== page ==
Horses of Russia
The Russian Don horse breed is robust and sturdy. The Don and the Orlov Trotter are the only two breeds endemic to Russia that have survived to modern times.
The Don was the horse of the Cossacks who selectively bred for endurance and toughness. They developed a rugged horse able to withstand the extremes of temperature so typical of Russia. It was small, tough and wiry, independent of character, with great endurance and seemingly impervious to the harsh winters and searingly hot summers of its native steppes.Credit: http://commons.wikimedia.org/wiki/File:Donchak_2.jpg
The Don has continued to have a great capacity for travelling long distances and still copes well with extremes of temperature. The reputation of the Don was advertised to the wider world after the Cossacks, a Russian cavalry unit mounted on Dons, pursued Napoleon's army all the way to Paris during the Napoleonic wars. The Cossacks were recognised as exceptional horsemen and during the 1812 war against Napoleon, they harried the exhausted French through Europe and back to Paris arriving there in the spring of 1813.Credit: http://commons.wikimedia.org/wiki/File:Jacques-Louis_David_007.jpg
Napoleon badly underestimated the severity of the merciless Russian winter and the ability of the Cossacks' mounts to carry on under the dreadful conditions. Many of the Spanish horses collapsed and died during the trek which took place in freezing temperatures and over rough terrain.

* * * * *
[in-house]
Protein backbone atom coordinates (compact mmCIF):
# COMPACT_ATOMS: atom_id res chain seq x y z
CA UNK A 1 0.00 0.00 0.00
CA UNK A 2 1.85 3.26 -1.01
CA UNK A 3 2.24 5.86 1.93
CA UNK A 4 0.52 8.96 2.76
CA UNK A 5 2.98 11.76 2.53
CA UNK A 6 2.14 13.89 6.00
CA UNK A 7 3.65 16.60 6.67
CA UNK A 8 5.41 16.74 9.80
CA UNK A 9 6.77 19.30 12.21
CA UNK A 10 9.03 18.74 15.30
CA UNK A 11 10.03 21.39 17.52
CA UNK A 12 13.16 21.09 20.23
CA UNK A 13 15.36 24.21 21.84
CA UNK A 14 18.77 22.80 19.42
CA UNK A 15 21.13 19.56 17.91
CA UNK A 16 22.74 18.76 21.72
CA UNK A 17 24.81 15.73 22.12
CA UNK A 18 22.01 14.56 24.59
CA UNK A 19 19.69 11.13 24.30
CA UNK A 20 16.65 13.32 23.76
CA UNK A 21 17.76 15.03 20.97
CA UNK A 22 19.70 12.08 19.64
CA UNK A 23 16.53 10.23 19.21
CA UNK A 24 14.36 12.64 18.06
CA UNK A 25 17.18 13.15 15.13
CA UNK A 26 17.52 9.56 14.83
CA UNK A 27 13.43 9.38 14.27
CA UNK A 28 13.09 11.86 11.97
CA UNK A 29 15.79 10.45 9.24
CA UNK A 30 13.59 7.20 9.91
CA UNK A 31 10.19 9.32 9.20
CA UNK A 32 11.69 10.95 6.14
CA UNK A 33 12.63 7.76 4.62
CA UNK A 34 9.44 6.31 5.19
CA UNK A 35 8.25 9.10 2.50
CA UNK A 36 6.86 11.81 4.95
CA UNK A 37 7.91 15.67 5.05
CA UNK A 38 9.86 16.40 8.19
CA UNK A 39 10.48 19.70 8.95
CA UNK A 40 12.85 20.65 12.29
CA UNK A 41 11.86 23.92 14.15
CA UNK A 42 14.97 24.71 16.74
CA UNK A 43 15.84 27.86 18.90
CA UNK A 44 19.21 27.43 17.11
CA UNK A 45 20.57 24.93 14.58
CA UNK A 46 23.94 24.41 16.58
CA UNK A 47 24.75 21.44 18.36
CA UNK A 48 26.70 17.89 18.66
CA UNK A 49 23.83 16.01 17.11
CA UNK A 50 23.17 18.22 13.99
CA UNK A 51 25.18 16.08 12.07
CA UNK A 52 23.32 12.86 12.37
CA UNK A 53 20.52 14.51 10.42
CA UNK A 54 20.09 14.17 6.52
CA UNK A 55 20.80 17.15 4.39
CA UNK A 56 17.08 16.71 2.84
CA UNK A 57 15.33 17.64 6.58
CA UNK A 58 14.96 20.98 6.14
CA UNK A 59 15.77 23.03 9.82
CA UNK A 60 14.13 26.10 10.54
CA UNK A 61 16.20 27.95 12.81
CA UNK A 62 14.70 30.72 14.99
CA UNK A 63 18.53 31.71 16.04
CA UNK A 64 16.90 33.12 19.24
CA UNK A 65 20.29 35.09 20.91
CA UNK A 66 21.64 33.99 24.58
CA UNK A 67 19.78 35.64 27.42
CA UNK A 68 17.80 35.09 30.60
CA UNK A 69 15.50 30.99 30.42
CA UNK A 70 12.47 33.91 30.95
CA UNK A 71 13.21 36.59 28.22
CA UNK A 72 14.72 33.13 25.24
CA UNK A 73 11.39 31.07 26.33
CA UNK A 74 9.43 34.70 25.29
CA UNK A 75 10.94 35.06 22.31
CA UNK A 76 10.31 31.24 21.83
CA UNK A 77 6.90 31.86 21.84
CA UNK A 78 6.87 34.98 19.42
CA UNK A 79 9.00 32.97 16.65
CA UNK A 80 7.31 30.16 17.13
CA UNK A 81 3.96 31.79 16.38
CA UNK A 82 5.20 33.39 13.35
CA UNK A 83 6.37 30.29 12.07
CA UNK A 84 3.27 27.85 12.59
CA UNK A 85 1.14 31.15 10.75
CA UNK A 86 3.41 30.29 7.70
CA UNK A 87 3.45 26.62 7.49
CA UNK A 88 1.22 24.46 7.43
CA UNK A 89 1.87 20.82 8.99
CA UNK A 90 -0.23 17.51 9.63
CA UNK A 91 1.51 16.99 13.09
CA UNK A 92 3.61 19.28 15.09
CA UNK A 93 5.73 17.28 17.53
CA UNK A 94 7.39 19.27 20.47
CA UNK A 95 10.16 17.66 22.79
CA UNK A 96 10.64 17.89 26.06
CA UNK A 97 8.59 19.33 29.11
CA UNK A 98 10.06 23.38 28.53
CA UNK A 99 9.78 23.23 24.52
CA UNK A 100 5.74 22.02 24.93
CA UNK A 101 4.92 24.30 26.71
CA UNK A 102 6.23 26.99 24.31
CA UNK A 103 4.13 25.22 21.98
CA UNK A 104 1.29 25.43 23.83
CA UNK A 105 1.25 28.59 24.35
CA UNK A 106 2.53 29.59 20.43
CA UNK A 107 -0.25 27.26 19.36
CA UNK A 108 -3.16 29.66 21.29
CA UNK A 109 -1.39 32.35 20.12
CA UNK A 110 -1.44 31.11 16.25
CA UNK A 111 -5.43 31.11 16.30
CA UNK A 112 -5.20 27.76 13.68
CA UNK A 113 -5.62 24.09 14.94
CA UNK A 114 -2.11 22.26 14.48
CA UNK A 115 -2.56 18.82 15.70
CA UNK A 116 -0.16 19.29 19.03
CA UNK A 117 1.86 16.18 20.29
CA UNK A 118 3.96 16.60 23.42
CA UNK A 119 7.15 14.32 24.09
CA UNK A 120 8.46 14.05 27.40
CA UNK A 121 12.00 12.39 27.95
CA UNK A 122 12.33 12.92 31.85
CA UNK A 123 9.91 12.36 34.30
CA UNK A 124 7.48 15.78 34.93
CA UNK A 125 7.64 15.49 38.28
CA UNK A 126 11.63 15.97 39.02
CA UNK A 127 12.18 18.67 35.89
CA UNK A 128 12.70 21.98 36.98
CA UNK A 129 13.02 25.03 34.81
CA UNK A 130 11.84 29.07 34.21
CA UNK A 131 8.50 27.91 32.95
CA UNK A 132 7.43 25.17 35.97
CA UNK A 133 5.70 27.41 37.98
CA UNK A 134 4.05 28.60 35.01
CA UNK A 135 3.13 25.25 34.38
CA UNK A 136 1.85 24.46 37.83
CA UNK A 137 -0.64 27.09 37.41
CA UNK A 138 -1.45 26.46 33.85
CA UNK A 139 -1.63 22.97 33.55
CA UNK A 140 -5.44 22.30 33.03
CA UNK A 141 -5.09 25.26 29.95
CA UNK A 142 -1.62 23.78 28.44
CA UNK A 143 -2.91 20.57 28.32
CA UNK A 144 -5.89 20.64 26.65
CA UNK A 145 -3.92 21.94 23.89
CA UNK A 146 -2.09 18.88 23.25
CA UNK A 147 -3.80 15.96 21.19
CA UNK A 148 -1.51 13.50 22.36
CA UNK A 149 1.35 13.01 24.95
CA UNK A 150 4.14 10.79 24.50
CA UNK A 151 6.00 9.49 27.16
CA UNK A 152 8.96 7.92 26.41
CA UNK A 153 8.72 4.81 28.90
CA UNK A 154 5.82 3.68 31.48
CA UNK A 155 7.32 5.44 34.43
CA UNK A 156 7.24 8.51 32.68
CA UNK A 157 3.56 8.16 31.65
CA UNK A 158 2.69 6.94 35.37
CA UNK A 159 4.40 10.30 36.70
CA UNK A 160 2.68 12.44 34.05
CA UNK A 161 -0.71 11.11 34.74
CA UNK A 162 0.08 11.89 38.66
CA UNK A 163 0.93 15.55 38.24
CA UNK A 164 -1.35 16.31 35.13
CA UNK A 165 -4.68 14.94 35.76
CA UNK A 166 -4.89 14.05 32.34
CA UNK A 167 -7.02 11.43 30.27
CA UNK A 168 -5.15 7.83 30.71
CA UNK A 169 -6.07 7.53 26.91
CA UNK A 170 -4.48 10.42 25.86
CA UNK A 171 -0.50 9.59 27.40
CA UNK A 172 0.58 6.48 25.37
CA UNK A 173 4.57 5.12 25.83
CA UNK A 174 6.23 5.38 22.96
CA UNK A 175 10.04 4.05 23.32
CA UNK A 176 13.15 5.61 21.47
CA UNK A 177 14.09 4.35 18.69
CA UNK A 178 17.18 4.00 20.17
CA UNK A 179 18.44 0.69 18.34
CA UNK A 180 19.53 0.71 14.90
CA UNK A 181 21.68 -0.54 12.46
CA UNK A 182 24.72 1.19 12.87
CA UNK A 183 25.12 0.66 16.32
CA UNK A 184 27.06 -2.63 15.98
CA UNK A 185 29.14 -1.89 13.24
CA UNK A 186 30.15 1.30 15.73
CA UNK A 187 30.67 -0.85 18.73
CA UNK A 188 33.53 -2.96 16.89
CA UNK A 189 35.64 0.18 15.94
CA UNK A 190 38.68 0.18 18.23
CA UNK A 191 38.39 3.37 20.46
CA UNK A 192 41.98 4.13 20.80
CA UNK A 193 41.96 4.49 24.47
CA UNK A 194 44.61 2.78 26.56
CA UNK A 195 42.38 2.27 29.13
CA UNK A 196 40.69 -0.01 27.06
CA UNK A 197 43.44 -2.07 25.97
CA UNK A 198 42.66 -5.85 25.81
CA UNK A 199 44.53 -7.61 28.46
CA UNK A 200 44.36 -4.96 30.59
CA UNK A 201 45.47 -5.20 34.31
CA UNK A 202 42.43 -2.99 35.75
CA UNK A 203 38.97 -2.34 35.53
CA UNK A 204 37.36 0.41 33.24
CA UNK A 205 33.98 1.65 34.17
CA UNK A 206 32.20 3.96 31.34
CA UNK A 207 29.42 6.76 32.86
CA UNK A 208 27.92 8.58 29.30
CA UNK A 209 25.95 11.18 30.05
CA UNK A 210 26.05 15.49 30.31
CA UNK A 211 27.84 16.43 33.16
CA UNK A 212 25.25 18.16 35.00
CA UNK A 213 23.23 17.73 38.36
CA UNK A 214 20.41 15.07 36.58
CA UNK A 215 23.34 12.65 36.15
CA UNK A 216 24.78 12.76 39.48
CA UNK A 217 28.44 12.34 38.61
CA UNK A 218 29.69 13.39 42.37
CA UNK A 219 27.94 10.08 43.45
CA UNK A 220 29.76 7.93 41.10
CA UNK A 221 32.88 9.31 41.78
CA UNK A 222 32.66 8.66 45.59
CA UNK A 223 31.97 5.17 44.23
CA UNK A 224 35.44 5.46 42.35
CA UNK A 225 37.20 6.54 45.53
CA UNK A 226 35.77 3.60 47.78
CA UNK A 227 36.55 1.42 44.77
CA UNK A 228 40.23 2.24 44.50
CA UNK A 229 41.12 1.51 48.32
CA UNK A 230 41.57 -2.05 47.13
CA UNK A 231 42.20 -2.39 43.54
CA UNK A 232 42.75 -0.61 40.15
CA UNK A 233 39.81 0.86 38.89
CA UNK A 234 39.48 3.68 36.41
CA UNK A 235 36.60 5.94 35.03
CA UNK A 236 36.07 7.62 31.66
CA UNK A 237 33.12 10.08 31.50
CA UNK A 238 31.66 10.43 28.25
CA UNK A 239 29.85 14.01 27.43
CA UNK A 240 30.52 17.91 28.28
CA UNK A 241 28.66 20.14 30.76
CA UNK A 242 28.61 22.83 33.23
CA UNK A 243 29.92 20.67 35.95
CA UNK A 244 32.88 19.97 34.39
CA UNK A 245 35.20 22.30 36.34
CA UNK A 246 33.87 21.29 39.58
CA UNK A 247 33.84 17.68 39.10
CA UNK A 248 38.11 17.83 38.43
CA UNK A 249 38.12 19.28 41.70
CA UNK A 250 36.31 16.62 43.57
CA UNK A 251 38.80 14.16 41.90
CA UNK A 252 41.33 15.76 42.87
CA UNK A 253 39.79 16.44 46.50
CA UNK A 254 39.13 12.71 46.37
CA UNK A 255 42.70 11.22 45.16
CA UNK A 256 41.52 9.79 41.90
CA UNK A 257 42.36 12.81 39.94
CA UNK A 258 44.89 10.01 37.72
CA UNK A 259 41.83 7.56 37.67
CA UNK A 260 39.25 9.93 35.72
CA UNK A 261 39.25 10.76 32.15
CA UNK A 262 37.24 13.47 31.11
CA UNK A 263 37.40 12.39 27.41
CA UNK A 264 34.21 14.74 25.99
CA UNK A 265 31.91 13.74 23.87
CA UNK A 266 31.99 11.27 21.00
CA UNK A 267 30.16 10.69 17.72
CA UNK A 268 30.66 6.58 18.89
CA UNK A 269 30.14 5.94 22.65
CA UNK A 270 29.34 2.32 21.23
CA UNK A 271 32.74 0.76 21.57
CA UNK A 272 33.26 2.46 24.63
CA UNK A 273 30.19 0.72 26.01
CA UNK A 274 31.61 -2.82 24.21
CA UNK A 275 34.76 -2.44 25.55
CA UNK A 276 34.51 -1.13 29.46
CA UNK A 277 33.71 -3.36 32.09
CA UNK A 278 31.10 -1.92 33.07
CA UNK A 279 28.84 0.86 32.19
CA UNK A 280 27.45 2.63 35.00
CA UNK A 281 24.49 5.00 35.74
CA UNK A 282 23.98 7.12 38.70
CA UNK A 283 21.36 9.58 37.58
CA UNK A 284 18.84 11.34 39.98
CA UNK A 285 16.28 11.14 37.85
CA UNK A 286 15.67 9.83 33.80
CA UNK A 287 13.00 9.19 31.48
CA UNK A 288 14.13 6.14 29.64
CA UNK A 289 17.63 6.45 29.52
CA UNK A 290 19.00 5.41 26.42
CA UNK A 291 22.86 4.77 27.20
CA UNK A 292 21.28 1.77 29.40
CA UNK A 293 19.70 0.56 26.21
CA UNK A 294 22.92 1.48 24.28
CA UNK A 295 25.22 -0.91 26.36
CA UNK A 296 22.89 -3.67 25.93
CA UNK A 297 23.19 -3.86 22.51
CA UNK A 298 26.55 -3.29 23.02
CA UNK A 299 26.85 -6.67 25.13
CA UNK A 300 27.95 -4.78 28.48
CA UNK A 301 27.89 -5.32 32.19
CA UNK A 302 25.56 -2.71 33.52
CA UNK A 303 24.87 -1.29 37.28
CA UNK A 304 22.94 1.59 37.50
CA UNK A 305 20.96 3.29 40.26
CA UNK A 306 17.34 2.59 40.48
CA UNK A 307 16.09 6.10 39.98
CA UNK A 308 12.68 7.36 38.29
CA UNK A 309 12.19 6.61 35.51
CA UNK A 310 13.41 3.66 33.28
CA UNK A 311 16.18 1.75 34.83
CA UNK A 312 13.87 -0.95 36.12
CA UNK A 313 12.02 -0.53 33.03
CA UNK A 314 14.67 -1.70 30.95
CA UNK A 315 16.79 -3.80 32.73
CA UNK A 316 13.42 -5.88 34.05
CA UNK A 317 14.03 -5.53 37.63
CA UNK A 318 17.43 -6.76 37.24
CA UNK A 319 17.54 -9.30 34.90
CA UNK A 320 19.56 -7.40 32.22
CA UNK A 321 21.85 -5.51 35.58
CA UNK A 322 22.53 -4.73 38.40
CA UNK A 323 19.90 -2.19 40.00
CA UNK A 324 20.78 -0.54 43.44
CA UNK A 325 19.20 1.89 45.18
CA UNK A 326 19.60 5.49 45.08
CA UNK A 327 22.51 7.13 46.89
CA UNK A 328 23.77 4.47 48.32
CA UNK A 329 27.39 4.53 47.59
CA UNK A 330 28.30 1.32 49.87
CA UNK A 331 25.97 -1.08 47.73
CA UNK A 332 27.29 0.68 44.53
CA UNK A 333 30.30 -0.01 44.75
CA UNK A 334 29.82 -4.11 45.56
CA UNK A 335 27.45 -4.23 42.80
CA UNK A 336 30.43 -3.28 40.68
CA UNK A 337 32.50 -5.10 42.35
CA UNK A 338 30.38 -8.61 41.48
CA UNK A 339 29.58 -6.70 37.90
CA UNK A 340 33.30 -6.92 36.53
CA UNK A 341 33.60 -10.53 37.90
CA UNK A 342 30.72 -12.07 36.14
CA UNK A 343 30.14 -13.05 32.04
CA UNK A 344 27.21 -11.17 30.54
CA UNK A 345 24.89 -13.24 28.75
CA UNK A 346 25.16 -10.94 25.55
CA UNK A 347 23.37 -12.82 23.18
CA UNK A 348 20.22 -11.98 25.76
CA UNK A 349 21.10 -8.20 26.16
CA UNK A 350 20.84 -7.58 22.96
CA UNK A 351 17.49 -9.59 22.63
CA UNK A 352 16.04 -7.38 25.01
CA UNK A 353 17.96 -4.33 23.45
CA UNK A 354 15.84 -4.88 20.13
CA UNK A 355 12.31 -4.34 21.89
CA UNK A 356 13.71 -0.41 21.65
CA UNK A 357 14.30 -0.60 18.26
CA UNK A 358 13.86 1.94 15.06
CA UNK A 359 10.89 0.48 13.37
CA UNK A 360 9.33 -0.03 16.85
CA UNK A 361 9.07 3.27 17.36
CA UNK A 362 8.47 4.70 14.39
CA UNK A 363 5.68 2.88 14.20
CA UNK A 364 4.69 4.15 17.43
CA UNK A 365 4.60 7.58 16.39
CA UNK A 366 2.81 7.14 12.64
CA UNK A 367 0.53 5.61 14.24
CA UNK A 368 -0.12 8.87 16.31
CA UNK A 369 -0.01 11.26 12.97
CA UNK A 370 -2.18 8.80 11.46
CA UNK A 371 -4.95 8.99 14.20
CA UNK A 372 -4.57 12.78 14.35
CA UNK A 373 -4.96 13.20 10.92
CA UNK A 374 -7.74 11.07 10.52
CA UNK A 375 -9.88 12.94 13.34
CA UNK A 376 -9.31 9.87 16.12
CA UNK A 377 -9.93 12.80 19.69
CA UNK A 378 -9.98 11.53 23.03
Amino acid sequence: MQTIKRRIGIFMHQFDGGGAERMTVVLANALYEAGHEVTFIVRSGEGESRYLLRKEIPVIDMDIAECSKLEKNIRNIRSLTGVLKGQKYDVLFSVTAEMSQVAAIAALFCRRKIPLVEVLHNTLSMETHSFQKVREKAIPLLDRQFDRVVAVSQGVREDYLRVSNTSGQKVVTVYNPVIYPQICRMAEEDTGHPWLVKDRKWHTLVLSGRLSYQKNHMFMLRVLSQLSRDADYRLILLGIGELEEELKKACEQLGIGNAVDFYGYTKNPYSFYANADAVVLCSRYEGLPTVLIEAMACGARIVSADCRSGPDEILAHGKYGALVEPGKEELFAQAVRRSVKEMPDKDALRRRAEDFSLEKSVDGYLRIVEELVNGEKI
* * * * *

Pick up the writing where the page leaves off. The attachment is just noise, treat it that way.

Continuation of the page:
The Russian Don evolved near the Don and Volga Rivers in the south-west of Russia. This area is known as the Steppes Region. Originally the breed was small but during the 1800s and later in the 1900s, infusions of Orlov Trotter, Arabian and Thoroughbred blood saw the height increase to between 15.1hh and 15.3hh.Credit: http://commons.wikimedia.org/wiki/File:Donchak_1.jpg
The fall of the Soviet Union saw the breed neglected for some time. Numbers fell dramatically but luckily the best mares and stallions survived. With the stabilisation of Russia's political circumstances and its enhanced economic situation, the Don is again being selectively bred. However, its conformation problems have not all been overcome. The hip joint structure and angle of the pelvis often results in a shortness of stride that can be very jarring. Also, the breed is inclined to be straight in the shoulder which again impedes the action somewhat.
It is still tough, strong and independent in character. It is bred on the Steppes and given little in the way of care by its owners. Today it is used mainly as an endurance horse. When crossed with other breeds, it infuses hardiness and stamina into the progeny.
Chestnut is the most common colour, followed by brown and there is often a metallic sheen to the coat. Blacks, greys and bays are sometimes seen. The head is clean and the profile straight. Open nostrils help give it its incredible stamina. The ears are small, shapely and pricked.
The endurance of the Don is its main feature. In 1951, a stallion named Zenith travelled 311 kilometres in 24 hours which included four hours rest. Russia is justifiably proud of its Don and has featured the breed on several stamps.